Adrenal Glands

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Chapter: Anatomy and Physiology for Health Professionals: Endocrine System

The pyramid-shaped adrenal glands sit on top of each kidney like caps and are embedded in the adipose tis-sue enclosing each kidney.

Adrenal Glands

Adrenal Glands

The pyramid-shaped adrenal glands sit on top of each kidney like caps and are embedded in the adipose tissue enclosing each kidney (FIGURE 16-15). The adre-nal glands are also known as the suprarenal glands because of their position.

The adrenal glands have a central adrenalmedulla and an outer adrenal cortex, each secret-ing different hormones. The adrenal medulla is closely connected with the sympathetic division of the autonomic nervous system and appears more like a mass of nervous tissue than a gland. The adrenal cortex consists of layers of cells, including an outer zone or zona glomerulosa, a middle zone or zonafasciculate , and an inner zone or zona reticularis. Itis derived from the embryonic mesoderm. Both the adrenal medulla and cortex are well supplied with blood vessels.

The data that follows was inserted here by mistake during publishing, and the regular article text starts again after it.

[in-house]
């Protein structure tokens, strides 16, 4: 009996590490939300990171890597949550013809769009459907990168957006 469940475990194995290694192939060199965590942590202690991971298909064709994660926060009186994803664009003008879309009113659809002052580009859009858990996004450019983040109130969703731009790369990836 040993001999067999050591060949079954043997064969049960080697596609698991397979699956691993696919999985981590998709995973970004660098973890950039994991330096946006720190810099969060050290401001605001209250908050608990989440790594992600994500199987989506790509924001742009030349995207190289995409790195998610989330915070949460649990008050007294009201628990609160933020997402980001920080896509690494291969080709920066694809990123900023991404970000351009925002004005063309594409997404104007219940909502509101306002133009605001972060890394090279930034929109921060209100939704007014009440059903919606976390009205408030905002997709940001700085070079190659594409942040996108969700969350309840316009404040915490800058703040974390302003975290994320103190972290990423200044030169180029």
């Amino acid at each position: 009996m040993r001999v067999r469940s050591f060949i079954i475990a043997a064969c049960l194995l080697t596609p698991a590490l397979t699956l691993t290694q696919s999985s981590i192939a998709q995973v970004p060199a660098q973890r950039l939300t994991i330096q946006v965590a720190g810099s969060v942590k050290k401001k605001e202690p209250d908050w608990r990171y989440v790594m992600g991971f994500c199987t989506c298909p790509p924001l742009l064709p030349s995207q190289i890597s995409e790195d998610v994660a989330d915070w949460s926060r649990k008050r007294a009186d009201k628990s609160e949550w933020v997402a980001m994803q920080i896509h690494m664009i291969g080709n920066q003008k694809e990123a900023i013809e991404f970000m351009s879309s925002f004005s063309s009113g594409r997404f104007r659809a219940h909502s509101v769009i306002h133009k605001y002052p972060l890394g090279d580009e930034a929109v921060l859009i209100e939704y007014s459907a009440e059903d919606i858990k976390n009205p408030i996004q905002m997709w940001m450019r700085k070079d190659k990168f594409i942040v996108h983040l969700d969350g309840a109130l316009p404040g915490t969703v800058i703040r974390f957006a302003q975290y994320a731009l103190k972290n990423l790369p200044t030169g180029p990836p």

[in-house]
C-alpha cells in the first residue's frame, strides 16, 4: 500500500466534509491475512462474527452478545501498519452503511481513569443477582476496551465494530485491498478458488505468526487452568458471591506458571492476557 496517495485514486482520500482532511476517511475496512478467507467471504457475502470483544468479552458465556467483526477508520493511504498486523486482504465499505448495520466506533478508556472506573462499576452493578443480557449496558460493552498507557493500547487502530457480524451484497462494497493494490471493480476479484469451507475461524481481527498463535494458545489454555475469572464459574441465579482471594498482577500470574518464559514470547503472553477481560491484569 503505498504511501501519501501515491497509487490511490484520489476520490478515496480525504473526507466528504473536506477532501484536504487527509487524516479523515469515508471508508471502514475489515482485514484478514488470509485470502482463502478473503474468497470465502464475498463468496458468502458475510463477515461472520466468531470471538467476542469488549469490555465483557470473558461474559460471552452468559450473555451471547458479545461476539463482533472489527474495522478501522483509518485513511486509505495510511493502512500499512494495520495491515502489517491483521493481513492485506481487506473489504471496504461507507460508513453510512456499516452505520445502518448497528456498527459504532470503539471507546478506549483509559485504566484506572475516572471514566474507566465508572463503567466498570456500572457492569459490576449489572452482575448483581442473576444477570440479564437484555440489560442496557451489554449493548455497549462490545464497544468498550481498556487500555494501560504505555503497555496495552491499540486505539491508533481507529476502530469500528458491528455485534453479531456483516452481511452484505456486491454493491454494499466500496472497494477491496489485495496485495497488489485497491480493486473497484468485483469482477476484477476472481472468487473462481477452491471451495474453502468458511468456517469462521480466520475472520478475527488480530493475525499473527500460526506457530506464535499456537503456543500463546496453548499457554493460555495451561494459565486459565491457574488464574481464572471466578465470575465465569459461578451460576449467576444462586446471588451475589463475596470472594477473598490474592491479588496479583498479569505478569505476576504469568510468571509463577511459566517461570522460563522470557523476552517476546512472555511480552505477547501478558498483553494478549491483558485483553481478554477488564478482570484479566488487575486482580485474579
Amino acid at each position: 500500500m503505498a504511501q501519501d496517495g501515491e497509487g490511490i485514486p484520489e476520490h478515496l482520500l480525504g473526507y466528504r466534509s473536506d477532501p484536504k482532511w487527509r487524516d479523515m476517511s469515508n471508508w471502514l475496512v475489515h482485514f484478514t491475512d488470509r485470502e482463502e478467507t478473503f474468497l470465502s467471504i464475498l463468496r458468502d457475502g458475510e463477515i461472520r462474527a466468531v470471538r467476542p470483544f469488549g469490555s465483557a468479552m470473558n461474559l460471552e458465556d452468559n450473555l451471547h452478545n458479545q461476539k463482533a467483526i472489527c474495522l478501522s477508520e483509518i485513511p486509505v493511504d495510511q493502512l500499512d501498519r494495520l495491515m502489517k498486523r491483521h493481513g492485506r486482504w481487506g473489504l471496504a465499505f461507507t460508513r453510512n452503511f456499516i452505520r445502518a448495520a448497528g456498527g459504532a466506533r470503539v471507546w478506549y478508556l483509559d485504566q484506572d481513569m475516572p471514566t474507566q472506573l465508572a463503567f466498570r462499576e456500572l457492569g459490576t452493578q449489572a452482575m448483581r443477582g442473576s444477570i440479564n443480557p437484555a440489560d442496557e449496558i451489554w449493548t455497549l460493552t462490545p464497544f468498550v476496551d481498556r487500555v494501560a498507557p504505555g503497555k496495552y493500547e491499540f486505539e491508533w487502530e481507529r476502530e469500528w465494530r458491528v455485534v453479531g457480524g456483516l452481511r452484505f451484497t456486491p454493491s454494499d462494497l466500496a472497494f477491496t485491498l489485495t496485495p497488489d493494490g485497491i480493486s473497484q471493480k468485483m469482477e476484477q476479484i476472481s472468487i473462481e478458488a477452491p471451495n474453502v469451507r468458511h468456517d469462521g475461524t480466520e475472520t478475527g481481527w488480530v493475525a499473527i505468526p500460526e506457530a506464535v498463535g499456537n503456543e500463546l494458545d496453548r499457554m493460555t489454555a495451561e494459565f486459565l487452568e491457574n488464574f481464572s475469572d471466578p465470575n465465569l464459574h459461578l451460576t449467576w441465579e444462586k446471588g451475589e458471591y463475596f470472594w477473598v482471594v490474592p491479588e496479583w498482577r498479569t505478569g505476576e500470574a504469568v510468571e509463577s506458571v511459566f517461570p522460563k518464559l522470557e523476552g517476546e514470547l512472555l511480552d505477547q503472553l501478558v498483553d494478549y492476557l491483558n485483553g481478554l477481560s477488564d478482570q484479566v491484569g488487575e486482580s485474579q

Adrenal Cortex

The adrenal cortex synthesizes more than 30 ­corticosteroids. This synthesis begins with choles-terol, using a variety of intermediate substances in relation to the hormone being made. Steroid hor-mones are not stored in cells and their rate of release is based on their rate of synthesis. Some of these hormones are vital for survival, especially aldoste-rone, cortisol, and some sex hormones.